Tuesday, 31 May 2011

The Sainsburys entertainment aisle

I’ve not written on here in what feels like weeks. In fact, it has been weeks. After arriving back from sunny Ibiza, Ka and myself immediately went back to work, straight back to normality with an almighty thump. The last blog I wrote was by the side of a pool, both Ka and myself lying with Carte D’Or ice cream cones. Gawd, even that phrase ‘by the pool’ seems so alien now after 2 weeks being back at work.
We were at the side of the pool last weekend, mind you, but that was in the Hamilton Water Palace with our niece, Morgan.
Morgan had stayed the night on the Friday and after a night of cocktails, bow ties, iCarly and painting (Morgan always paints at Uncle Michael’s house) she was particularly keen to try out her new tankini and bright pink goggles. During the swimming in the Water Palace I kept throwing the goggles further into the pool in an effort to get Morgan to swim out and retrieve them, an effort to try and get her to show me her advancing swimming skills.
Unfortunately she didn’t put up with this for long, only carrying out the task once, before continually shouting at me and going in a huff, accusing me of mistreating her new pink goggles. Apparently she’d only got them the day before. I was merely trying to get her to show us her fantastic swimming abilities, it had not actually occurred to me until afterwards that I was treating her like a water bound dog with a game of fetch.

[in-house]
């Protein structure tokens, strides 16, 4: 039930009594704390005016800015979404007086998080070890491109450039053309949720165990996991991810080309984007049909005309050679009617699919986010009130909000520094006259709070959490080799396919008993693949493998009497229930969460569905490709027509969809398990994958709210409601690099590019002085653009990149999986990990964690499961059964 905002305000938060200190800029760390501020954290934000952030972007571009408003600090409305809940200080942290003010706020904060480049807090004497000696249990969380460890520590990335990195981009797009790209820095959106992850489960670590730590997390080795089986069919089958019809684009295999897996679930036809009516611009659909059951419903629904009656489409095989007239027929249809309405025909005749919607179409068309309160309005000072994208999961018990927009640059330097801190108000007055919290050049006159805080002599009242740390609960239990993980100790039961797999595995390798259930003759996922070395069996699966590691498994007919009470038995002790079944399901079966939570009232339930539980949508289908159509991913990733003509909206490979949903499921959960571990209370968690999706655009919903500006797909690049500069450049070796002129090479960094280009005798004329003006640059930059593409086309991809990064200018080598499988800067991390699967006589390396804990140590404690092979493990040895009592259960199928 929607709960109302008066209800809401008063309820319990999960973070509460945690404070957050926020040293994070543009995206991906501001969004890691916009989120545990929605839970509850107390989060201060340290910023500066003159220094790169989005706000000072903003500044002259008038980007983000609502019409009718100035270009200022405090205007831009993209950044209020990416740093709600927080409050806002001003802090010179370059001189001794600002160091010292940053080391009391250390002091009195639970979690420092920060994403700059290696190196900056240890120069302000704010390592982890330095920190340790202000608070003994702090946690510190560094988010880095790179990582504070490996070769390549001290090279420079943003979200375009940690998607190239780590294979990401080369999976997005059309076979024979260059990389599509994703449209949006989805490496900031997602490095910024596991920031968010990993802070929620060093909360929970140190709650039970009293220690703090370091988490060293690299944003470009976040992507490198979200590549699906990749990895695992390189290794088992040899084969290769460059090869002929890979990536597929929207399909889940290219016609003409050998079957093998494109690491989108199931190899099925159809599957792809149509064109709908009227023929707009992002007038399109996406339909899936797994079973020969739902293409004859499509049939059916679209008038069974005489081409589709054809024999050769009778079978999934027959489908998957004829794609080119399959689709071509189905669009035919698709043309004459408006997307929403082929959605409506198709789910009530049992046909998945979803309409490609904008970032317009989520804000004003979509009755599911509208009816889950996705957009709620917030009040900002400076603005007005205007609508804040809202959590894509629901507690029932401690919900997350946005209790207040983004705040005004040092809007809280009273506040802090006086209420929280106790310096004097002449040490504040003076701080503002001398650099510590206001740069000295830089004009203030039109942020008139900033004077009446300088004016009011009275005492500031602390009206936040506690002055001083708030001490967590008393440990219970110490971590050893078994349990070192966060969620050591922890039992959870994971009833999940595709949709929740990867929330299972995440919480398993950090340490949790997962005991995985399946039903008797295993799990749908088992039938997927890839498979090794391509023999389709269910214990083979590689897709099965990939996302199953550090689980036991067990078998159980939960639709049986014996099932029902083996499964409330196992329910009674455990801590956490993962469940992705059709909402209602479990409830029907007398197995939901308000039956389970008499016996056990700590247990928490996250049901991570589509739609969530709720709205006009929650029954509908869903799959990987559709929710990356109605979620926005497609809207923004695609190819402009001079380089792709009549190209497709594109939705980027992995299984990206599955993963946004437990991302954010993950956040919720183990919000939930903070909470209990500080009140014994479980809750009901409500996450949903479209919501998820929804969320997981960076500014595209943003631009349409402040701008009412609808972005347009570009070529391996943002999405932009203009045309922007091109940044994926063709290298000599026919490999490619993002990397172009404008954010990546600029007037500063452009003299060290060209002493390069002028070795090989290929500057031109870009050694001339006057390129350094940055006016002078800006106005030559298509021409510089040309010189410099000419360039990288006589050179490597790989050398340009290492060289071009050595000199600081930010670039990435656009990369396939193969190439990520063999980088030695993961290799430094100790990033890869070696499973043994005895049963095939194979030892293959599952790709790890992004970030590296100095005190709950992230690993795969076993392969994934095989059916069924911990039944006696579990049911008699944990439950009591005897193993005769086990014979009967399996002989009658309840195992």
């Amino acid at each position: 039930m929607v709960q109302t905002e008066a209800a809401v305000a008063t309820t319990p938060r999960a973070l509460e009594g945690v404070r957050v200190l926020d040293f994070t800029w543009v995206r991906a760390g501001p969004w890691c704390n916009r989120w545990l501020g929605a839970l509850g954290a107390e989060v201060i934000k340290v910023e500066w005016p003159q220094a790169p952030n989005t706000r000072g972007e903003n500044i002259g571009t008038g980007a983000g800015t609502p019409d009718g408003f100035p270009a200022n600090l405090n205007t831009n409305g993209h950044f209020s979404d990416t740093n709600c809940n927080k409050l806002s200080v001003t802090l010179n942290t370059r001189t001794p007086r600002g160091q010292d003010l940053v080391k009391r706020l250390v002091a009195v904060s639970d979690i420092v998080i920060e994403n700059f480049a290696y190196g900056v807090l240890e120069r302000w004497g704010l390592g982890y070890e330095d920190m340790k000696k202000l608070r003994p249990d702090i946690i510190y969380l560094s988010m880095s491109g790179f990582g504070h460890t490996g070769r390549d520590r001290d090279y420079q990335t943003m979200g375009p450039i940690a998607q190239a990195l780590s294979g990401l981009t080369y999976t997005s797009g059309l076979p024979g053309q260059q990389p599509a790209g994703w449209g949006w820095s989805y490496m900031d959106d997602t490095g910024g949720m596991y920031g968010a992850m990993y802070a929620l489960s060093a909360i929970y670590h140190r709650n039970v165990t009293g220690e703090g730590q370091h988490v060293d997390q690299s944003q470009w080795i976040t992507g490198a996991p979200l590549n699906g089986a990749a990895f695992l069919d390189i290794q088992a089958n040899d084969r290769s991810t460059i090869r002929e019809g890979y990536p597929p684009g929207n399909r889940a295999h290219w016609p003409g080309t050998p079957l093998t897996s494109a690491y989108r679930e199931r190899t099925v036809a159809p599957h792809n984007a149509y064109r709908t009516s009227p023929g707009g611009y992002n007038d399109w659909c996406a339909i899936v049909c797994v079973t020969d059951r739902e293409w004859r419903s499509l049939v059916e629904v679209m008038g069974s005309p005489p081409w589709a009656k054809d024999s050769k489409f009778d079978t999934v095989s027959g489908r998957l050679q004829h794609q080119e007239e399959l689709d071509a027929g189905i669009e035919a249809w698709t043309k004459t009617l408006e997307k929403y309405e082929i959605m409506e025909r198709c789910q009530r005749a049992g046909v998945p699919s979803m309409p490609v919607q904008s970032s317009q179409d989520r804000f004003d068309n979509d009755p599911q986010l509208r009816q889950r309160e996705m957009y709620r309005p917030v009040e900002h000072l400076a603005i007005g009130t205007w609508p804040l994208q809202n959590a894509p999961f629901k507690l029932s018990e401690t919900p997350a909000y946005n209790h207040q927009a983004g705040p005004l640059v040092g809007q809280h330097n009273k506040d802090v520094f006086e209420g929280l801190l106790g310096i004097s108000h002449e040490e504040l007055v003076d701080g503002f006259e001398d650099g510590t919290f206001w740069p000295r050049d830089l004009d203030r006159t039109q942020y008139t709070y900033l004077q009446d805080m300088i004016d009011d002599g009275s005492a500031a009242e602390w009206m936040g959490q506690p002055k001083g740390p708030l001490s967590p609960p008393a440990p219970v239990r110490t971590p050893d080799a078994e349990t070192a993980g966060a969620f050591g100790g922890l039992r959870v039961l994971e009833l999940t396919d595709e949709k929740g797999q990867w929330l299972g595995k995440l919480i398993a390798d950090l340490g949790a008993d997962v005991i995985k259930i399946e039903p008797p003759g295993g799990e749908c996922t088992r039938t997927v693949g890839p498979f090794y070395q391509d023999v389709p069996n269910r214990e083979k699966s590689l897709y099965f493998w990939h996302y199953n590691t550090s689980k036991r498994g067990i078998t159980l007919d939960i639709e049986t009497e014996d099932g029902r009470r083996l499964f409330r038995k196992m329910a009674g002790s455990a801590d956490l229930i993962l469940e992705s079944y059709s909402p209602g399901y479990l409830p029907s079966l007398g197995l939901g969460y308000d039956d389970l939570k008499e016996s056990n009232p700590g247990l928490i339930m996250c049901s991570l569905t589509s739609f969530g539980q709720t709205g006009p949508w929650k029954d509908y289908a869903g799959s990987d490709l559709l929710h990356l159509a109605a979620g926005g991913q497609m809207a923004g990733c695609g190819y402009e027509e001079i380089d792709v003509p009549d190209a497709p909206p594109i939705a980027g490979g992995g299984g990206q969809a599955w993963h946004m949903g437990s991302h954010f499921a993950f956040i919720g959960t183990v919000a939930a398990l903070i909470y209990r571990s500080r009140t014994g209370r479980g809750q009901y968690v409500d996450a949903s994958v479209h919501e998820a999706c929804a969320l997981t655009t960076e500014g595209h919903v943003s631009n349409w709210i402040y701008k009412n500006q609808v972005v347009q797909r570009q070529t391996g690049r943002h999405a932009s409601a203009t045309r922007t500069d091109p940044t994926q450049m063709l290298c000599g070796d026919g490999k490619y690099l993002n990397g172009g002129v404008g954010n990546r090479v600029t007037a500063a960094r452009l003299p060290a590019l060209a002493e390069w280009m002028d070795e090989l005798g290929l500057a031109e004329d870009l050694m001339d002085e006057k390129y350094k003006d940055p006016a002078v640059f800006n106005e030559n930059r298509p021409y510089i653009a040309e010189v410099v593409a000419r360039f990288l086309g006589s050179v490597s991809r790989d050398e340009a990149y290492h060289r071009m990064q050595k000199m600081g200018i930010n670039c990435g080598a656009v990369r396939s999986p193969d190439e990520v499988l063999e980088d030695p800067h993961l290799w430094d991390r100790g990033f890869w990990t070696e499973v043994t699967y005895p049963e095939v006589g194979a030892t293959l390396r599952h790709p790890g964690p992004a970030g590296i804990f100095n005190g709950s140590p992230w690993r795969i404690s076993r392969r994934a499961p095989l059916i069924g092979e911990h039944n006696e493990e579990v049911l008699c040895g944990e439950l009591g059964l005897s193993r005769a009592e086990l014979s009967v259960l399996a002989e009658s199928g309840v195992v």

Anyway, after delivering, sorry, dropping Morgan off home to her Mum and Dad, we escaped home and collapsed once more of exhaustion. Morgan staying a mere one night usually always leaves us exhausted.
Ka was off out with Pauline for yet another girls night out so Chaz and myself went for another carry out in Giffnock. For some reason we’ve got to go all the way to Giffnock for a curry. Chaz insists upon it. I’m not sure what is exactly wrong with the countless curry shops in EK but they are all apparently not good enough for Chaz’s advanced tastebuds. Anyway, we returned to the flat with a a Hot Wheels toy Delorean, a fair number of carrier bags filled with beer offers from Giffnock’s Sainsburys and a cold curry to watch a couple of movies.